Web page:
The year 2016 was not exactly a banner year for the alternative lending segment as many firms saw their business models crater and investors look for better things to do with their money.
BlueVine begs to differ — 2016 was, by all accounts, a pretty good year for their team. They took home a bronze medal at Innovation Project 2016 in the Best Small Business category, rolled out a line of credit products, signed a major partnership with Intuit to expand the reach of their products, lured some talent away from big name firms and then rounded the year out with a $49 million Series D funding round. They also managed to up their credit lines pretty notably — $250,000 to $2 million for invoice factoring and $50,000 to $100,000 for their business line of credit.
“We also got to $200 million funded, which is a nice milestone for us as well,” BlueVine’s Chief Revenue Officer (formerly Square’s head of sales) Eric Sager noted in a recent conversation.
But as well as things went for BlueVine, Sager noted, they do not control the seas in the larger ecosystem — which were somewhat turbulent in 2016, to say the least.
But BlueVine pushed through — and Sager says they are now on track for more growth in 2017.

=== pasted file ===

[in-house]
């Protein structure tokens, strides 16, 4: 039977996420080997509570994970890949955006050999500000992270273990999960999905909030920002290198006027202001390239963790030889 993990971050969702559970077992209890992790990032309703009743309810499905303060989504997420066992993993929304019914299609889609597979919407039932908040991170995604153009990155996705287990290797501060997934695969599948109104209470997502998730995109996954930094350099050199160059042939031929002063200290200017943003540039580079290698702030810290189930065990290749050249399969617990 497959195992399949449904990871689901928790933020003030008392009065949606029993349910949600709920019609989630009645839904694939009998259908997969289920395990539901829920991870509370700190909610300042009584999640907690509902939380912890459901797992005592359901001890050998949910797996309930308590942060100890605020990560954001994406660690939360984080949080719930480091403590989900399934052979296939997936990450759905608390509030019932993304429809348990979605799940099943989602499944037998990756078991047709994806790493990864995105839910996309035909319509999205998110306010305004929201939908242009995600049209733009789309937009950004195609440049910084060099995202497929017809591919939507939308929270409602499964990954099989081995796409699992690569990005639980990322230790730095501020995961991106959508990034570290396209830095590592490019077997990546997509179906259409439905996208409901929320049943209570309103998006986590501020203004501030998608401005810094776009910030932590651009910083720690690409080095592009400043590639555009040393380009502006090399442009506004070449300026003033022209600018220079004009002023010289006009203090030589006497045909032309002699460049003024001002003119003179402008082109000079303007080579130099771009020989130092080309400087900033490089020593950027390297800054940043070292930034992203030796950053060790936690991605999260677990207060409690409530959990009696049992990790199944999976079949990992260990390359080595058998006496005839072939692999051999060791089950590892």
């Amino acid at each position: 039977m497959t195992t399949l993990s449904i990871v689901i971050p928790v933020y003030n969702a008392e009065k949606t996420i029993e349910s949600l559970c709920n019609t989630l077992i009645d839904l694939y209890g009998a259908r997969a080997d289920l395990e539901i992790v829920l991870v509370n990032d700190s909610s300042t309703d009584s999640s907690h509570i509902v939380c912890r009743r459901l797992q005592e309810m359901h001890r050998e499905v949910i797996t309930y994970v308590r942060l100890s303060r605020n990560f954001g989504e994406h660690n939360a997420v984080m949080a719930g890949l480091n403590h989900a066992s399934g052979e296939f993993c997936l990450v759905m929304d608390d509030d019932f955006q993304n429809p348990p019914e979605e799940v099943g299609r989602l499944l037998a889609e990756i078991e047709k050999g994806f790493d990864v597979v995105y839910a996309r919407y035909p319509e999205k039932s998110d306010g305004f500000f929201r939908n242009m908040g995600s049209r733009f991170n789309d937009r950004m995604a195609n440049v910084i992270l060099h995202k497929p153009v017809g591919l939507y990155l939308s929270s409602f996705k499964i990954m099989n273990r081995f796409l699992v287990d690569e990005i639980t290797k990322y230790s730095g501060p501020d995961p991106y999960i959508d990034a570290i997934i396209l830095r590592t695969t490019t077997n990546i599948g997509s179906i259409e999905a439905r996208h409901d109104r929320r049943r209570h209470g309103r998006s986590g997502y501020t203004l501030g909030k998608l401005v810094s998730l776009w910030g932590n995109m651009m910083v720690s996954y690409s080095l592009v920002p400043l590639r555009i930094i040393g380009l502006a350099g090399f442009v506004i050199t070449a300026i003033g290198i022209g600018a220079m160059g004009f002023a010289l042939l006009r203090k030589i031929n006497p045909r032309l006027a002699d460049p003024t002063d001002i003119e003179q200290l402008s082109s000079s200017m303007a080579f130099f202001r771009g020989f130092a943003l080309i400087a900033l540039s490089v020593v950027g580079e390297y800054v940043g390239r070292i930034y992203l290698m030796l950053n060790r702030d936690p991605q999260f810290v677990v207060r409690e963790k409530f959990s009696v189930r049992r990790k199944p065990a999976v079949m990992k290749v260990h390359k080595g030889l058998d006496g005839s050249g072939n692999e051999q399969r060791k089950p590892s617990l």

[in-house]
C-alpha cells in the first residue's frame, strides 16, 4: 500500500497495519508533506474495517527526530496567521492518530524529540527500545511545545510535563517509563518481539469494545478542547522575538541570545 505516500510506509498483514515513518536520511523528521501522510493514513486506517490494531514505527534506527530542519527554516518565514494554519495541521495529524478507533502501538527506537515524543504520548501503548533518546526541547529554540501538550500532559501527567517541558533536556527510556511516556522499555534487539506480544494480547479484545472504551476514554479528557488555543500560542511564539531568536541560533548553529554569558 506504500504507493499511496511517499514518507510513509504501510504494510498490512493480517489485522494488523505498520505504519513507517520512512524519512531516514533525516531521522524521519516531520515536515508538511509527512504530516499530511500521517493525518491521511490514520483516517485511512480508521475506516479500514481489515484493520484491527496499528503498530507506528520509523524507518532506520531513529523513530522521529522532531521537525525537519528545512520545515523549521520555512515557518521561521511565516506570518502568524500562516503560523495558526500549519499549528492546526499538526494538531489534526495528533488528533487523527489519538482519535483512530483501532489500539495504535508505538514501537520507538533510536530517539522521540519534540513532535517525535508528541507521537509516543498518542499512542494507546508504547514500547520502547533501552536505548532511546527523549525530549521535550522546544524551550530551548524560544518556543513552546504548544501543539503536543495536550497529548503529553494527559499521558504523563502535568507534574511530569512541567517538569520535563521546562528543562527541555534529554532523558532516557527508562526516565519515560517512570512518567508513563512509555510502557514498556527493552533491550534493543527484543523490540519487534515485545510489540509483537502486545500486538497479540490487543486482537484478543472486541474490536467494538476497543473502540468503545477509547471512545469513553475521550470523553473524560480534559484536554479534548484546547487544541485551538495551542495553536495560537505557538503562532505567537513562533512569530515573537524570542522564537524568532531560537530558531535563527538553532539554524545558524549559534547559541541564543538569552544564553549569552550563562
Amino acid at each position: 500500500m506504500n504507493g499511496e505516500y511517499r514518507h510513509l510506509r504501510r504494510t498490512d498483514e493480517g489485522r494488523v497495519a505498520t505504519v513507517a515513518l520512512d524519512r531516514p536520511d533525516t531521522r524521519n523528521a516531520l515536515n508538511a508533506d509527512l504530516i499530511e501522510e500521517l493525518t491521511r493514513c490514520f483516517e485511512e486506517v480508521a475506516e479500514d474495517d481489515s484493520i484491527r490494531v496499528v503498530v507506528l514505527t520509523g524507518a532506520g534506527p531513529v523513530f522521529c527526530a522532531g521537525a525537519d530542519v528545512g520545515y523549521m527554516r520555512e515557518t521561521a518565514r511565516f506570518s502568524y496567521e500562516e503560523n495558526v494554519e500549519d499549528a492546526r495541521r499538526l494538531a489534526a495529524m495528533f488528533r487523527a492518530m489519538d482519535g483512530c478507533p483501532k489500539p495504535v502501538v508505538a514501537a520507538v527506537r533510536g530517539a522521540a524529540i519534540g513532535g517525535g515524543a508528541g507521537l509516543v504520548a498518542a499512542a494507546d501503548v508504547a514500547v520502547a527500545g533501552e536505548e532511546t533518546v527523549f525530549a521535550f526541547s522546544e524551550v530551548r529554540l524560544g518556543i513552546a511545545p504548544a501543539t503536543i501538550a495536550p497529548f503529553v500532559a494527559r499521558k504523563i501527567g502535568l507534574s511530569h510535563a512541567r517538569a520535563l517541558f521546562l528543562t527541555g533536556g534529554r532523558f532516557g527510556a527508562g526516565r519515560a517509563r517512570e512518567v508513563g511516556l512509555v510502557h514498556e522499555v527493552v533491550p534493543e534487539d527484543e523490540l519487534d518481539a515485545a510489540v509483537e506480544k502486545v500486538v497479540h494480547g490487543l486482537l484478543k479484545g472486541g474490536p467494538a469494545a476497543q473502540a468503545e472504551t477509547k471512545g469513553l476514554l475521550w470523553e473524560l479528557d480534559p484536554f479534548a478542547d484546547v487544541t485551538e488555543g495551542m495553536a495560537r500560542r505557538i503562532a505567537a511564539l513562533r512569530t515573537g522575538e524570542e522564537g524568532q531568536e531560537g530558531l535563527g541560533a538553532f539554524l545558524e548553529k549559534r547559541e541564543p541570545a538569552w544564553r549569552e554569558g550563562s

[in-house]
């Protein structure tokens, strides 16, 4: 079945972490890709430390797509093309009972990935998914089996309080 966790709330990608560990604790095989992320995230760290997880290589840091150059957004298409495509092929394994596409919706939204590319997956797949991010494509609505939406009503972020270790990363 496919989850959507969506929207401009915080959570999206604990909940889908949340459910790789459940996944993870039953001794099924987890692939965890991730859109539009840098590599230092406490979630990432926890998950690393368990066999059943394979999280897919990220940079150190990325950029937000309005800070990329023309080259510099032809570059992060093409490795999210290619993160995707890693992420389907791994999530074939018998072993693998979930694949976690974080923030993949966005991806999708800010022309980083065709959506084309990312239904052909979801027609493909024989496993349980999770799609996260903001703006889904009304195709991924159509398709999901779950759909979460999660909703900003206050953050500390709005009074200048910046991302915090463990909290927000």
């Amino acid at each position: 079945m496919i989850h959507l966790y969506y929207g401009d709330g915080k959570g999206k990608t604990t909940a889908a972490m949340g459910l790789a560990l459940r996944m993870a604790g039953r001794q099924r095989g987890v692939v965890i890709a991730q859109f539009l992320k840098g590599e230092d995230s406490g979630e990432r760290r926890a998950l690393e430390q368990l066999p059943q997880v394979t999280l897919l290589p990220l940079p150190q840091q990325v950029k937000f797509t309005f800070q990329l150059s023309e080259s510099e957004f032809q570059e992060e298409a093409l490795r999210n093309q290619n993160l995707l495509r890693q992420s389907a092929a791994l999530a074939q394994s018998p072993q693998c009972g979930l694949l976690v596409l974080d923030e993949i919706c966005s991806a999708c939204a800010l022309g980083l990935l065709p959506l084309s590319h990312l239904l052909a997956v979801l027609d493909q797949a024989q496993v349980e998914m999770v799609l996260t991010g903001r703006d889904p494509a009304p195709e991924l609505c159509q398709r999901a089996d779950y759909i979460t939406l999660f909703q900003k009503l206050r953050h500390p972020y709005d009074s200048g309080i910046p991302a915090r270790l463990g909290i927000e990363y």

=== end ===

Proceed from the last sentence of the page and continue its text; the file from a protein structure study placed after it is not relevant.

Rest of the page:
How’d they do that?
A Tough Environment
Though invoice factoring is something of a “unique niche,” Sager noted, they weren’t immune to the turbulence in the broader alternative lending space.
“We are still part of a larger ecosystem, and it is hard to imagine as difficult a year as we had last year,” Sager said.
The issue wasn’t customer skepticism as much as it was investor skepticism. Customers, if anything, were looking for a greater diversity and range of offerings. But as firms with high levels of name recognition like OnDeck and CAN Capital suffered performance issues, investors of all stripes started feeling markedly cooler on the segment.
“It kicked off with Lending Club and just spiraled from there.”
BlueVine — with its speciality in invoice factoring and, more recently, 6-month lines of credit — is not a marketplace lender, Sager noted, and so it doesn’t have to worry about selling loans off of its books. That was a piece of good news in an environment where investors’ cold feet are an issue.
But they do have to borrow money to make their loans, he noted, which means they felt the ripple effects.
“We borrow from firms — and to the extent that they are taking a hit on another firm that has gotten into trouble, that makes them more skittish than they would have been 2 or 3 years ago.”
The good news, he noted, is that 2017 will almost have to be better — though perhaps it won’t quite reach the near frenetic levels of activity that were present before.
“I don’t think it will dramatically improve right away. But if you provide real value to customers and partners that everyone can clearly measure and market, equity investors see that, and it makes a difference.”
And BlueVine is all about making a difference — which is how it has charted its growth path.
Giving Customers What They Want